A local community association has failed to get High Court orders overturning An Bord Pleanála’s permission for certain flood relief works on Morrison’s Island in Cork city.
The permission is valid and Save Cork City Community Association is not entitled to a stay on the works which formed a “relatively small” part of the overall flood relief works in the city, Mr Justice Richard Humphreys held.
However, the association is entitled to a declaration arising from public participation rights under the planning laws, he ruled.
While it had a potential case against the State regarding alleged inadequacy of the planning legislation concerning derogation licences granted after a planning consent, that ground was not a basis to challenge the validity of the permission decision, he further held. He adjourned that aspect of the case pending his judgment on another case raising a similar issue.
In his judgment today, the judge said the works at issue have legitimately divided opinion in Cork and it must be accepted the association was entitled to advance its challenge.
He expressed concern that “applicant-shaming” has now become “a background feature” in a number of planning cases.
Noting anti-victimisation provisions in the Aarhus Convention concerning public participation in planning issues, he hoped drawing attention to this “would help stimulate more informed responses” and a “greater recognition of the entitlement to exercise rights of public participation”.
It could be “somewhat unfair, if not ill-informed”, to criticise the association for delaying this project when it’s clear from the history of the matter the case “has taken just one year out of the 15-year history of Cork flood defence works”.
In its action heard earlier this month, the group challenged the Board’s June 2020 permission for various relief works at Morrison’s Island.
Its core claim was the disputed permission involved impermissible “project splitting”, within the meaning of the Environmental Impact Assessment (EIA) Directive, of the Lower Lee Flood Relief Scheme (LLFRS), the overall flood relief scheme for the city.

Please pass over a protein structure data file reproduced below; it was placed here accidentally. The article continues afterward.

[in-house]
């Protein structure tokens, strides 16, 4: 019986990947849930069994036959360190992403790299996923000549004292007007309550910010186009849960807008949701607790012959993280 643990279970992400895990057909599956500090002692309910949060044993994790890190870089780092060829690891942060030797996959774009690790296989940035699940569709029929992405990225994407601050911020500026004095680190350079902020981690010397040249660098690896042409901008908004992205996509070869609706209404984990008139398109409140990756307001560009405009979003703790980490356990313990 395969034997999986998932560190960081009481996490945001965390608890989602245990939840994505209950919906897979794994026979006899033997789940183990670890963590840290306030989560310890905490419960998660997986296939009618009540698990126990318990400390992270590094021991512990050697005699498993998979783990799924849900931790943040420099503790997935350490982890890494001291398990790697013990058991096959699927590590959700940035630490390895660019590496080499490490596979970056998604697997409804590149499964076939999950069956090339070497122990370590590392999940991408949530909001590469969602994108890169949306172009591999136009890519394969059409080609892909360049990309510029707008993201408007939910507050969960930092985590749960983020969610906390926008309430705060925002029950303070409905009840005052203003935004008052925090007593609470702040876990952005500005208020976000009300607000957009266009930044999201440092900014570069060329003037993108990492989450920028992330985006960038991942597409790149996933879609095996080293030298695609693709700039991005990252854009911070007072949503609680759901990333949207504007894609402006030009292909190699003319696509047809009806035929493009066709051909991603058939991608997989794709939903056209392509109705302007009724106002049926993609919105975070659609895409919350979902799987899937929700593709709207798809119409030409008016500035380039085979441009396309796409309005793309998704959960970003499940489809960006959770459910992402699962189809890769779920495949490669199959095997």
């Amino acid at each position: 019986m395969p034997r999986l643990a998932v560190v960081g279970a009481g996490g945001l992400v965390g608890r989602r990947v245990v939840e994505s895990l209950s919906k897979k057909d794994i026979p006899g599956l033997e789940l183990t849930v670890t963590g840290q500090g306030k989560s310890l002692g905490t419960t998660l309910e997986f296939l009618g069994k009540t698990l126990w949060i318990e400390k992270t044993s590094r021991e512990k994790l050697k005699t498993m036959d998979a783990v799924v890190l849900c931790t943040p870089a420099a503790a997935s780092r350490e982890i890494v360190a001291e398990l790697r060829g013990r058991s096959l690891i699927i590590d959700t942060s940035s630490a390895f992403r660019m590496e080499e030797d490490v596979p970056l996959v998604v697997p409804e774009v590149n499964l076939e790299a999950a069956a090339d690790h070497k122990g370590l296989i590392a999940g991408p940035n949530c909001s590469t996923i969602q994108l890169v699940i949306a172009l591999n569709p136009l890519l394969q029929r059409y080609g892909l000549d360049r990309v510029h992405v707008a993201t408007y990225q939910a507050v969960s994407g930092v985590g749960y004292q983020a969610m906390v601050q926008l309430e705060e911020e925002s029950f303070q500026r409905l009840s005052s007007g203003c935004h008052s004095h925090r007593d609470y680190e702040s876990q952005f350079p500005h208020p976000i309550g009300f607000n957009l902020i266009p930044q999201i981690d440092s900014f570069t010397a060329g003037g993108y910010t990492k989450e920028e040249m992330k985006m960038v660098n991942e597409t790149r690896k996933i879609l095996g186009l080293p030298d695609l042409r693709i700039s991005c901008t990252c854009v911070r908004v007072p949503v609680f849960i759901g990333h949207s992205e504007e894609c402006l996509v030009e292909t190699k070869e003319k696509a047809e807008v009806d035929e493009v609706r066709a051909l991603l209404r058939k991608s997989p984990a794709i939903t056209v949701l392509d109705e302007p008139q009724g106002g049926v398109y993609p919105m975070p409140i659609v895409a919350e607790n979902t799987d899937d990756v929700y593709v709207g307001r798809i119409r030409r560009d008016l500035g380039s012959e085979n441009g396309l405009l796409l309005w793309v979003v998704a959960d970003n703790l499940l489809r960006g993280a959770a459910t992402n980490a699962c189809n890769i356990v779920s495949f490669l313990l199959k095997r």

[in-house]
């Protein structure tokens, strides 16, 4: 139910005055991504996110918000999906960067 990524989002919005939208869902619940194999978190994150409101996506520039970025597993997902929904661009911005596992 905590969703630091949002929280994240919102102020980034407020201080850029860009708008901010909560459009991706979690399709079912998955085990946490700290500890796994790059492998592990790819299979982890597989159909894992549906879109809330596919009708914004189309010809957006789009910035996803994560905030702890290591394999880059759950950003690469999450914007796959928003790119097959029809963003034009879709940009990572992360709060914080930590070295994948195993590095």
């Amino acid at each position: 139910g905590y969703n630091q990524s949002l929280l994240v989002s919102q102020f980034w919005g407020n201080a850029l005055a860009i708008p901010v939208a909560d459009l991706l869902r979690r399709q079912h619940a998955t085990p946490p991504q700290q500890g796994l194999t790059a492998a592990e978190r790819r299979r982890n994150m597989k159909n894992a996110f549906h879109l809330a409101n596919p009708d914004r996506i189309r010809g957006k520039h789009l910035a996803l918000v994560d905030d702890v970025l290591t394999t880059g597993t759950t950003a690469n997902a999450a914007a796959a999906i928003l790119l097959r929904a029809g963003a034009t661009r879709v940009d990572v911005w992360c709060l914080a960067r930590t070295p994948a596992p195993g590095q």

Its concern was that part of a project for the purposes of the Directive may now be given consent without the project as a whole being made subject to an EIA.
Its case was against the Board, the Minister for Housing, Local Government and Heritage, and the State.
Dismissing the claims concerning project splitting, he said the works at issue form part of a wider set of possible works referred to by a board inspector as a “masterplan”. It is not possible to do a full EIA for all such works in the absence of a formal proposal, he said.
The present project also does not seem to have the sort of necessary interaction with the wider works that would render a full EIA mandatory, he ruled.
In other findings, he ruled section 177AE of the Planning and Development Act 2000 adequately provides a jurisdiction to provide an EIA screening, albeit in a “tortuous, indirect and implied manner”.
He held the applicant had failed to make out a case of breach of requirements of the Habitats Directive concerning protection of bats and otters.
The association was entitled to a declaration the council did not comply with public participation obligations under the planning acts to ensure members of the public could inspect or purchase a Natural Impact Statement concerning the works, he held.
On December 21, 2018, some members of the public attended the council’s offices and were either unable to, or dissuaded from, purchasing copes of a NIS which the council had advertised would be available at its offices from December 20, 2018, to February 15, 2019, he said. However, one person was given the NIS free, another was charged €1.50 for it and a third was charged €9 for it.
The problems accessing the NIS were “suggestive of a systems issue rather than a one-off lapse”, he said.